We have changed the opening arrangements of our sites to play our part in stopping the spread of COVID-19. Housesteads Roman fort is currently closed and any tickets pre-booked for the closed period will be cancelled and refunds automatically made as needed, so there is no need to contact us. We are keeping a selection of sites open for local people to use for exercise during the lockdown period. These are a mixture of free-to-enter and paid sites, and all have plenty of outdoor space for safe social distancing. Visits to paid sites must be booked in advance. We hope to be able to reopen many more of our sites in the near future, and we are currently taking advanced bookings for early spring and beyond. If we are unable to open a site by the time of your booked visit, your ticket will be automatically refunded without you needing to contact us. Thank you for your understanding, patience and support during this difficult time.
Construction of Hadrian's Wall begins. The fort at Housesteads, known as Vercovicium, is built.
138Hadrian's Great Defences
The Wall is completed at the end of Hadrian's reign and is garrisoned by nearly 10,000 men. Housesteads is one of 15 forts along the Wall.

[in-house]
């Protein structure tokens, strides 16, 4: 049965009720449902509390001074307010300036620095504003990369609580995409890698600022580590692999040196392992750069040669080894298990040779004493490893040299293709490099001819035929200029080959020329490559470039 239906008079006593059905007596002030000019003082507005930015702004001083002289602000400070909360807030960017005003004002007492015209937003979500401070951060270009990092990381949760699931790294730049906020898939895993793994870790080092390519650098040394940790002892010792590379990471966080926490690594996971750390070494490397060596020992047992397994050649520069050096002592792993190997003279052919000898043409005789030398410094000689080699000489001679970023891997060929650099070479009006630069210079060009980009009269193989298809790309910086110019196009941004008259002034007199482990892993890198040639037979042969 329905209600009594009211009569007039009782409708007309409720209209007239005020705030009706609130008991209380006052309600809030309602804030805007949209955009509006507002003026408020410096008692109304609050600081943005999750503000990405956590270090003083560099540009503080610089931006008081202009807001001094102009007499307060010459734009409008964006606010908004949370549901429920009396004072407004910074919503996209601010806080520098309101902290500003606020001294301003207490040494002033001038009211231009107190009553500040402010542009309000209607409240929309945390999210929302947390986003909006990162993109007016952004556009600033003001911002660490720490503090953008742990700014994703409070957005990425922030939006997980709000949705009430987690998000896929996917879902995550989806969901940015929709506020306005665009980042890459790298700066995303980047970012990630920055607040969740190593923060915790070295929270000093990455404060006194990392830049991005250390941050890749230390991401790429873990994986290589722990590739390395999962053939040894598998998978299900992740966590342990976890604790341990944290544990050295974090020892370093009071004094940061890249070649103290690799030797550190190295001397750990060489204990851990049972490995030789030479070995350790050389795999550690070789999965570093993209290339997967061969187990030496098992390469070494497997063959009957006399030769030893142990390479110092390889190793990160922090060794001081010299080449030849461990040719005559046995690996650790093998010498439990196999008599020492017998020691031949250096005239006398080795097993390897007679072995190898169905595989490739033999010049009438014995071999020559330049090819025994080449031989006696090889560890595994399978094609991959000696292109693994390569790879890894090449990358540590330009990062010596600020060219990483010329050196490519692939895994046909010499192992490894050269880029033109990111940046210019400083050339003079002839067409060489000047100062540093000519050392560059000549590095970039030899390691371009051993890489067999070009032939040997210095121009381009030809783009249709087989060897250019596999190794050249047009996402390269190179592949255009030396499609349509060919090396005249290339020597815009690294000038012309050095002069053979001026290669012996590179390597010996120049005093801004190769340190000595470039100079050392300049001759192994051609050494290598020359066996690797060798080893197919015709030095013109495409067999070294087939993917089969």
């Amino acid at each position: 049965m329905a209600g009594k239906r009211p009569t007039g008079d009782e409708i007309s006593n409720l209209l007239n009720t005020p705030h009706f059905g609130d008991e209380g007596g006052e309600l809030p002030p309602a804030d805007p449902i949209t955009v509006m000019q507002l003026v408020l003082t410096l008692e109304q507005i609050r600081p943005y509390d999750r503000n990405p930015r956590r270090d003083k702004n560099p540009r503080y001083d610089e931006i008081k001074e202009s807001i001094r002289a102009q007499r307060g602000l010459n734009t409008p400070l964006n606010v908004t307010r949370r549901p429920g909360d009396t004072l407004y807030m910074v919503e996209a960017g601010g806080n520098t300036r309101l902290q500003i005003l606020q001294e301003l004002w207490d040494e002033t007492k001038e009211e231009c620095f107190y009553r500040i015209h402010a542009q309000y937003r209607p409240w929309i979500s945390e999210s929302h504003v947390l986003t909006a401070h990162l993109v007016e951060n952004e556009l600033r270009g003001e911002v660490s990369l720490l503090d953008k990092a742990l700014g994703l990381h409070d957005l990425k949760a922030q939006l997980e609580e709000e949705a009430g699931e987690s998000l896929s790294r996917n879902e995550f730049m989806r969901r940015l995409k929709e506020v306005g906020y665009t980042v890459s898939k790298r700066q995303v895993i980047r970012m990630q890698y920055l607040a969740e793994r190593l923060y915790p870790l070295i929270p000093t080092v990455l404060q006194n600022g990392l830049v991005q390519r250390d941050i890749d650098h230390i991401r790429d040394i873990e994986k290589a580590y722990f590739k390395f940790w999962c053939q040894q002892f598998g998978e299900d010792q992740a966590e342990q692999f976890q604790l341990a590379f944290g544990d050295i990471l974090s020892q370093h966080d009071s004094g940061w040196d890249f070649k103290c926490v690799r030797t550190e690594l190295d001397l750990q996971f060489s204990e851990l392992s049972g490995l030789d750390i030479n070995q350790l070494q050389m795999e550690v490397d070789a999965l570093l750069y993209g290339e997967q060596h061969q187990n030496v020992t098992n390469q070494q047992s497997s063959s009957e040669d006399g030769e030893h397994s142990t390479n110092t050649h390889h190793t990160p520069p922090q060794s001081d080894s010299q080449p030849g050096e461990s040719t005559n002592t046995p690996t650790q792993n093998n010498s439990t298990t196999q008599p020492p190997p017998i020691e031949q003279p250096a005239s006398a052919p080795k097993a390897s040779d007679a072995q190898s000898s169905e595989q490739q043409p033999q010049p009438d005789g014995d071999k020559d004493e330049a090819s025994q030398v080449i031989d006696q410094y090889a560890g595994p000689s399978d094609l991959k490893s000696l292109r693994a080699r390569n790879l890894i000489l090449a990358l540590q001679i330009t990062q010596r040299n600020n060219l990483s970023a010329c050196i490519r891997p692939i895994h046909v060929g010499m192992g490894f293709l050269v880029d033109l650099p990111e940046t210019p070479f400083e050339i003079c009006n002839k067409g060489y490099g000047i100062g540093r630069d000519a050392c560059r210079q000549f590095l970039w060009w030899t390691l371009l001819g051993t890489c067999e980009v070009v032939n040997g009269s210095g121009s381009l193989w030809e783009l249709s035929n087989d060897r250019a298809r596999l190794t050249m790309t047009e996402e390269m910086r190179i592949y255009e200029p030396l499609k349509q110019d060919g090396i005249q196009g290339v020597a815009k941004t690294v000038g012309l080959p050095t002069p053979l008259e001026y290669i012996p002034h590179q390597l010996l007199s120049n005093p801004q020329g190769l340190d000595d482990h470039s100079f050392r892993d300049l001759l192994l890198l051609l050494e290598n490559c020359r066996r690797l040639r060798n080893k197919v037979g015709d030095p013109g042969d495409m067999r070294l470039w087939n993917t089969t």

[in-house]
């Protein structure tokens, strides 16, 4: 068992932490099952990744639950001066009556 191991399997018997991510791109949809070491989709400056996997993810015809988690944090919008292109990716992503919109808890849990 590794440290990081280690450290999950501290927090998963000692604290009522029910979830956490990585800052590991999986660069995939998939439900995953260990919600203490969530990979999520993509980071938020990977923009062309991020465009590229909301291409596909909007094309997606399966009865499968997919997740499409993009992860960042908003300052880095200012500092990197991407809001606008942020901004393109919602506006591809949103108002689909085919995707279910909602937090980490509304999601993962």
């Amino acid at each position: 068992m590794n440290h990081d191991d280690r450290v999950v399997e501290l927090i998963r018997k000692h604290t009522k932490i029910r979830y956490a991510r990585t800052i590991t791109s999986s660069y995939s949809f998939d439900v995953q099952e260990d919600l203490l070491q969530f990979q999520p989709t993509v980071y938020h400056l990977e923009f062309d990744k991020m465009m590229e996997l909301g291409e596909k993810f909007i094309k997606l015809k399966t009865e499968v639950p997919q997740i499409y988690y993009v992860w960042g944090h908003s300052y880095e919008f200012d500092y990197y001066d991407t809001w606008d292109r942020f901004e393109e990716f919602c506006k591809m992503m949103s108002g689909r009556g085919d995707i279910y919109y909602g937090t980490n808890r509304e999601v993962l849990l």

Find out more about the history of Housesteads
The neighbouring Antonine Wall in Scotland is abandoned. Housesteads is garrisoned by the Tungrians, an infantry cohort of about 800 men, for the next two centuries.
Late 2nd-3rd CenturiesFort Renovations
Major building work takes place at the commanding officer's house, the granaries and other fort structures.
Read a description of Housesteads
Early 3rd CenturyDutch Soldiers
Additional garrison units from Frisia (north-east Holland) join Housesteads.
Late 3rd CenturyReduced Numbers
The garrison is reduced in strength, the barracks are transformed, and the settlement outside the fort is abandoned.
5th CenturyAfter the Romans
Immediate post-Roman activity at Housesteads is indicated by a 'cist' burial in a water tank close to the north curtain wall.
Late 16th Century'House Steads'
Part of 'House steads' is reported as belonging to Nicholas Crane of Bradley Hall.
Late 16th Century'Ranke Robbers'
The area becomes a notorious lair for rustlers and thieves, chiefly the Armstrong family. Antiquary and traveller William Camden avoids the site for fear of the 'ranke robbers thereabouts'.
The Revd John Hodgson carries out the first excavations at Housesteads.
19th Century to PresentOpen to Visitors
The fort forms the highlight of John Clayton’s ‘Roman Wall Estate’.
Learn more about the history of Housesteads Roman Fort